Although Gilbert identifies another surviving lantern of colossal scale, measuring approximately 6 ft. tall by 4 ft. wide, that now hangs on the main staircase as the lantern from the bill, this is an octagonal lantern (8). Chippendale clearly specifies the provision of ‘6 Transparent plates of Glass for the sides’ suggesting that the hall lantern was in fact hexagonal (9). The octagonal lantern does not appear in Chippendale’s extant bills for Harewood; it is unlikely to be a second lantern cited: ‘A very neat wrought Brass Lanthorn with Antique ornaments finely finished. Lacquered & Glazed with best Crown Glass’ that cost £12 13s as it is too ornate and large to have cost such a lowly sum (10). Gilbert admits the ambiguity in his attribution of the octagonal lantern as the one from the bill, because of its form, but suggests that its ‘colossal scale and comparative descriptions in the 1795 inventory [actually 1801], ‘In the Great Hall: One Very Large Glass Lanthorn with a Brass Frame’, supports identification with the “Exceeding large Brass Hall Lanthorn”’ (11). However, Gilbert evidently never saw the converted screens nor the Christie’s 1948 valuation, the latter stating: ‘Made from original hanging light’ (12). The dimensions of the firescreen would equally merit the description ‘Exceeding large’ in its incarnation as a lantern.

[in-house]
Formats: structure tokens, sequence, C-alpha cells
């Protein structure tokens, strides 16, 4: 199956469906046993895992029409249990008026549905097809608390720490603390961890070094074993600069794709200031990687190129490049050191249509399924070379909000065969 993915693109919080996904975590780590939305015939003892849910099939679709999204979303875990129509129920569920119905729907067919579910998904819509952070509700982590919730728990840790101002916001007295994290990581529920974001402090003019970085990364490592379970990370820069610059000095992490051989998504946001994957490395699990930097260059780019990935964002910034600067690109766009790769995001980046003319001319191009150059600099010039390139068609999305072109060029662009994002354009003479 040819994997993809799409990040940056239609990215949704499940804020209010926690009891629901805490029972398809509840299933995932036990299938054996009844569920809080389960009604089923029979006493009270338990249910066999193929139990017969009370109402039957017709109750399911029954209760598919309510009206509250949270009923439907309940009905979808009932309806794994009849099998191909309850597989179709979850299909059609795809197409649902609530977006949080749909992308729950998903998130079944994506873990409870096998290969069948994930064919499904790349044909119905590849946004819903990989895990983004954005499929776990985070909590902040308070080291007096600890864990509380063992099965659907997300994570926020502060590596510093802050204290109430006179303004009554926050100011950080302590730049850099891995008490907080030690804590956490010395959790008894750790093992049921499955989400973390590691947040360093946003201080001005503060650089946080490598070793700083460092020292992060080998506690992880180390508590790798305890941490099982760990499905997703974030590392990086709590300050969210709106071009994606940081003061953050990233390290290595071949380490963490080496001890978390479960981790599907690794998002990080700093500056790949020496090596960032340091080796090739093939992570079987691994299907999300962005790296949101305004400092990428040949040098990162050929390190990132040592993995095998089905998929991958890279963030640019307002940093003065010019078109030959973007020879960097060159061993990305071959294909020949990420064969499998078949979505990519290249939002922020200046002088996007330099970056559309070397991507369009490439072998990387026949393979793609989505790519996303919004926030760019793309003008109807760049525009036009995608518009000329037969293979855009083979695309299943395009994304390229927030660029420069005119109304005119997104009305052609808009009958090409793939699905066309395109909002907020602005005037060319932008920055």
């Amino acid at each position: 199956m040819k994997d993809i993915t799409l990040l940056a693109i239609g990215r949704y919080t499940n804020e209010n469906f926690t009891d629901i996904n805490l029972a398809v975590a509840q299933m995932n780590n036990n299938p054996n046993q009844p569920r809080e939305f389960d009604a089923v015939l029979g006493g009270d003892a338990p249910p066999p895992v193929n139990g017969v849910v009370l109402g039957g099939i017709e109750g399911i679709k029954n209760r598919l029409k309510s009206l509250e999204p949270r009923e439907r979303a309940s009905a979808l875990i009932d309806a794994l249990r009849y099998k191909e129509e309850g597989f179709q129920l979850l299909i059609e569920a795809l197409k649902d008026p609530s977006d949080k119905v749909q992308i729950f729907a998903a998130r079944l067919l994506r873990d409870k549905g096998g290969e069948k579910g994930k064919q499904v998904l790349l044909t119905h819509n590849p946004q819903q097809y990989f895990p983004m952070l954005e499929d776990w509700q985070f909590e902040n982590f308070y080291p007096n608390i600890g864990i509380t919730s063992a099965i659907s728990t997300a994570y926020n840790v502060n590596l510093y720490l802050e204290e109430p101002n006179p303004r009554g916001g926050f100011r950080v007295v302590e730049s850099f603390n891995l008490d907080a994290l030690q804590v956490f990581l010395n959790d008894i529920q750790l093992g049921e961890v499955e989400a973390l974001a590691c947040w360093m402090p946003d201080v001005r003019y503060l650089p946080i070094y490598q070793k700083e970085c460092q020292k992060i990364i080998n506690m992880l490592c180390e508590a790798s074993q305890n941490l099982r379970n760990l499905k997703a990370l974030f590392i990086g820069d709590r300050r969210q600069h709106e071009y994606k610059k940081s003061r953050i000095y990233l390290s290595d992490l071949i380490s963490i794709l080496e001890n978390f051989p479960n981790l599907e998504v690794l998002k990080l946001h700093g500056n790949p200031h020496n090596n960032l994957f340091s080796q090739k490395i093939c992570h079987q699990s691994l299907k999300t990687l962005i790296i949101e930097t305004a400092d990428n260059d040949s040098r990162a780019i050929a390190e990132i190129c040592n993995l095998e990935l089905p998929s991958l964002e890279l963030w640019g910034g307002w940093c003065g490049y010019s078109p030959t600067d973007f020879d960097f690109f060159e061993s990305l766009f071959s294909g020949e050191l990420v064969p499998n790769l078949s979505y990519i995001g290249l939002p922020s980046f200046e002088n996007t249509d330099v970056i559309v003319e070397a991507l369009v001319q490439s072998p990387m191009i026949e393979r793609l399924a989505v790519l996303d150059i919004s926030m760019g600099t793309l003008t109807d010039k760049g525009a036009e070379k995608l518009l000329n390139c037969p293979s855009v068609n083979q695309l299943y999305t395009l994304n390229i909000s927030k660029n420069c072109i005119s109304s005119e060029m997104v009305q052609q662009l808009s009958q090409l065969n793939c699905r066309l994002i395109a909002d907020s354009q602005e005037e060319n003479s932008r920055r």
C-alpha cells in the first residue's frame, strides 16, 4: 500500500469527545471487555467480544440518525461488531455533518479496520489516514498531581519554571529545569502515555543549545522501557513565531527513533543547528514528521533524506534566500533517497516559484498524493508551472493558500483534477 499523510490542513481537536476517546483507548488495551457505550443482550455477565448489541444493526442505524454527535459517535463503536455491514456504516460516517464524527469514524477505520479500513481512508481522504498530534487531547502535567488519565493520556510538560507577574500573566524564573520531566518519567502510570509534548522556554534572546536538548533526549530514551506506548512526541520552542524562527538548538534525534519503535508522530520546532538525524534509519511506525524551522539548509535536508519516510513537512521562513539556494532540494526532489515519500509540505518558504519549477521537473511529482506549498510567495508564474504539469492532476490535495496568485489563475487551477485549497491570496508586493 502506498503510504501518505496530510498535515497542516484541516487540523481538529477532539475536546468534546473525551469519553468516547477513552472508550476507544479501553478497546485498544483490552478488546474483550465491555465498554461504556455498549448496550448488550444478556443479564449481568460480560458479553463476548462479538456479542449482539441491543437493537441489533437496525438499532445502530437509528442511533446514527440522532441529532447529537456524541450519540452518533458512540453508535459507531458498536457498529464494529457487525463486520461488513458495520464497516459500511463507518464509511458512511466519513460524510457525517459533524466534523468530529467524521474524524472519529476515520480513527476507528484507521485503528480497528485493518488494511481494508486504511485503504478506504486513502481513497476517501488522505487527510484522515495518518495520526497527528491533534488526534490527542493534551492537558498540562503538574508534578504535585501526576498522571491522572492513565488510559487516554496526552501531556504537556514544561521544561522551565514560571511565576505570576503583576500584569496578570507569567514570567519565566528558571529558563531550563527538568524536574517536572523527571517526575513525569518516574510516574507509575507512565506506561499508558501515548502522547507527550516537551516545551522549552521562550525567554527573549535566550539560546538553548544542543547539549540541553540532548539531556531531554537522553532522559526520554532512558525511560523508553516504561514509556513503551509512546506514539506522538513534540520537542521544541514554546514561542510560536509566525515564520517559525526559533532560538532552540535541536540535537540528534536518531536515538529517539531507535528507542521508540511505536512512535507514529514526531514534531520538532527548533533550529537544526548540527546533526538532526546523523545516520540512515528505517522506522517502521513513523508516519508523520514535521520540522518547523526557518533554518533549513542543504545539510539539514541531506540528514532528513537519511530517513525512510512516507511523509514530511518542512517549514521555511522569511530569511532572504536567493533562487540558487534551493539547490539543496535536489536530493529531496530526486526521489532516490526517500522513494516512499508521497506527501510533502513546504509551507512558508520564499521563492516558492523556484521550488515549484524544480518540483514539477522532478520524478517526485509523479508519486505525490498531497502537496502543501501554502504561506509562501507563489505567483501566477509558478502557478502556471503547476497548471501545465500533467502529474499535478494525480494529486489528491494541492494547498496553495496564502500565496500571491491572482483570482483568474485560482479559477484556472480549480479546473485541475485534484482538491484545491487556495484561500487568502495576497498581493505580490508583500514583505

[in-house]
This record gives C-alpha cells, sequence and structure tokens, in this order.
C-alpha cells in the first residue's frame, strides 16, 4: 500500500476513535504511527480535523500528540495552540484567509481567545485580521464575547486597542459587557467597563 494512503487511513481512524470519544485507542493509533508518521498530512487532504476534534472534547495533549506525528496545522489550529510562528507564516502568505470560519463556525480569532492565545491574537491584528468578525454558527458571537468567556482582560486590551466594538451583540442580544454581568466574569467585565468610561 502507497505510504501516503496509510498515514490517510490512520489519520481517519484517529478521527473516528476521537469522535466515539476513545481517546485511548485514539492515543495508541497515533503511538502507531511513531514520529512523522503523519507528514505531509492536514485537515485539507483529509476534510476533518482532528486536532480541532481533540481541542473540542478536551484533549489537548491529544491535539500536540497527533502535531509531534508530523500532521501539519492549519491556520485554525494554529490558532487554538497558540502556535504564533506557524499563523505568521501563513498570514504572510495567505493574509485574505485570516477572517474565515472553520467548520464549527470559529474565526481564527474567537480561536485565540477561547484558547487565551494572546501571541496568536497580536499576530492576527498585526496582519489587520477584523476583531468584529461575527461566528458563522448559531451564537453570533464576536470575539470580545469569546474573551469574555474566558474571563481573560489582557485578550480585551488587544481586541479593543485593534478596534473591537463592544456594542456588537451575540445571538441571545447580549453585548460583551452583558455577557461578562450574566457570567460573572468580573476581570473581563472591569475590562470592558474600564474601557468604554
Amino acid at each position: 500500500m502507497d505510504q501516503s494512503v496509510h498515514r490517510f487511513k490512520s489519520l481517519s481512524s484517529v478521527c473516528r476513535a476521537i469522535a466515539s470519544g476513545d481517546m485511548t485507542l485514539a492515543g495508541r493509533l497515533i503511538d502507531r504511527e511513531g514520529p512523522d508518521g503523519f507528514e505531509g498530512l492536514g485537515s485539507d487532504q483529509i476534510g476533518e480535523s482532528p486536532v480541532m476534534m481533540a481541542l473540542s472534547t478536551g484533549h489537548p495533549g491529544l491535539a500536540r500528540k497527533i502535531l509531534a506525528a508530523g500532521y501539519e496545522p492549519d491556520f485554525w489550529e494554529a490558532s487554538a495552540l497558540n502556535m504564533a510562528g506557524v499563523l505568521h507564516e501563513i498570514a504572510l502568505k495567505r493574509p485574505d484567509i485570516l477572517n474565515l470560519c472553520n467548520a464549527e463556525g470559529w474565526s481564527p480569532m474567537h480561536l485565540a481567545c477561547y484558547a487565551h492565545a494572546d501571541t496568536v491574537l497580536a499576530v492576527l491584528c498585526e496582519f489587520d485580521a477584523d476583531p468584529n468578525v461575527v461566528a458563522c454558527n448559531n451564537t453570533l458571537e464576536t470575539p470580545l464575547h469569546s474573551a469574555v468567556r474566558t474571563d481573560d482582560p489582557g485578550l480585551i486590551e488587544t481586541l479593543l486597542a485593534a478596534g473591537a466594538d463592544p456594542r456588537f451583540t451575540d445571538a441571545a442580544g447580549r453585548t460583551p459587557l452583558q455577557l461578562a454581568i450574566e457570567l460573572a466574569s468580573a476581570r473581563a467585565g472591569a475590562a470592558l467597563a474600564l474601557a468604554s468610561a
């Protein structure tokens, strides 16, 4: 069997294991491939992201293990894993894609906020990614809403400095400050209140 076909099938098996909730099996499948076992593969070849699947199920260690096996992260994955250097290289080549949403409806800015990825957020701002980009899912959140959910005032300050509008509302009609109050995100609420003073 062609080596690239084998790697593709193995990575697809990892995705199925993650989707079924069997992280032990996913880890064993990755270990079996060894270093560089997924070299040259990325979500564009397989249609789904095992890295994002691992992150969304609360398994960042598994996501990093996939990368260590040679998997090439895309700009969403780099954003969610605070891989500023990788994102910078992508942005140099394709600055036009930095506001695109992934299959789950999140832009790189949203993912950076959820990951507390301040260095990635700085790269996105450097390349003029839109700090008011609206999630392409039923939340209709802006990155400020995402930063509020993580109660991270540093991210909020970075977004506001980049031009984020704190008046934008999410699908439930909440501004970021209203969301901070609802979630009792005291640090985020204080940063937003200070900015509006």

According to John Jewell, who described some of the state rooms at Harewood in 1819, there were three lanterns of note at this date: one in the ‘Entrance Hall’, ‘From the centre of the ceiling, is suspended a beautiful lamp’; another on the ‘Best-Stair-case’, ‘an elegant glass lantern is suspended from the Ceiling; with a beautiful lamp in the inside’, and one more in the ‘Yellow Drawing Room’, ‘the cieling [sic], from which is suspended a beautiful lamp’ (13). Jewell’s description of a lantern ‘with a beautiful lamp in the inside’ on the main staircase appears to correspond to the octagonal lantern still in situ at Harewood that Gilbert suggested erroneously was the hall lantern. Alternatively, the octagonal lantern may have come from neighbouring Goldsborough Hall, the country seat of Daniel Lascelles (1714-84), younger brother of Edwin. The 1801 inventory for the mansion lists: ‘1 Round Japand Gold Lanthorn with a Lamp Chain’ in the ‘Passage bottom of Great Stairs’ (14).